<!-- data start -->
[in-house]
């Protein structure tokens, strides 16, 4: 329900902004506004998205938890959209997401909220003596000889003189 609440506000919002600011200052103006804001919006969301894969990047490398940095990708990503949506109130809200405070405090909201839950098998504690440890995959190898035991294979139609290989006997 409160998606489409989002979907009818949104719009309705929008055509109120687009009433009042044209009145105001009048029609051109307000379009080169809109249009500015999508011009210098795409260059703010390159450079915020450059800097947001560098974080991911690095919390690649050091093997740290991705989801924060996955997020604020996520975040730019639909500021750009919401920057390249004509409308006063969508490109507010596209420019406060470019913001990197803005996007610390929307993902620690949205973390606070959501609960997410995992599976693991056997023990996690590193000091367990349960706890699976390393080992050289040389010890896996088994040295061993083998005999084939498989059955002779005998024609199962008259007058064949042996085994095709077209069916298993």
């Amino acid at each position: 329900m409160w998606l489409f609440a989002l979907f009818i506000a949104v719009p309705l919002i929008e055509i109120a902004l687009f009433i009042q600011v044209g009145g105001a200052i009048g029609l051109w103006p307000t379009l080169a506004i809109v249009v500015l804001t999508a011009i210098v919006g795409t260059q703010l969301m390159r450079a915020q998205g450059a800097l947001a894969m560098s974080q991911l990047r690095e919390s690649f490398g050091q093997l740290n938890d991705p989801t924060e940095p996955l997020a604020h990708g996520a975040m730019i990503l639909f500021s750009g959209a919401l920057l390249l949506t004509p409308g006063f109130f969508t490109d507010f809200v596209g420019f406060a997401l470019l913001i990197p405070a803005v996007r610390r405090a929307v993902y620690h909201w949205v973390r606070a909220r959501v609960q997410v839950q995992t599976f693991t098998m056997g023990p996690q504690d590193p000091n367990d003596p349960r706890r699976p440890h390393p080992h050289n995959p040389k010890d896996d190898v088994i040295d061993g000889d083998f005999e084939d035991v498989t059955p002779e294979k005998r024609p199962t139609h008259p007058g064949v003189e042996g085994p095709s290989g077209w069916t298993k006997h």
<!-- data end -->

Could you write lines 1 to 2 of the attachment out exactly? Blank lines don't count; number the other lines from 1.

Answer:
[in-house]
């Protein structure tokens, strides 16, 4: 329900902004506004998205938890959209997401909220003596000889003189 609440506000919002600011200052103006804001919006969301894969990047490398940095990708990503949506109130809200405070405090909201839950098998504690440890995959190898035991294979139609290989006997 409160998606489409989002979907009818949104719009309705929008055509109120687009009433009042044209009145105001009048029609051109307000379009080169809109249009500015999508011009210098795409260059703010390159450079915020450059800097947001560098974080991911690095919390690649050091093997740290991705989801924060996955997020604020996520975040730019639909500021750009919401920057390249004509409308006063969508490109507010596209420019406060470019913001990197803005996007610390929307993902620690949205973390606070959501609960997410995992599976693991056997023990996690590193000091367990349960706890699976390393080992050289040389010890896996088994040295061993083998005999084939498989059955002779005998024609199962008259007058064949042996085994095709077209069916298993």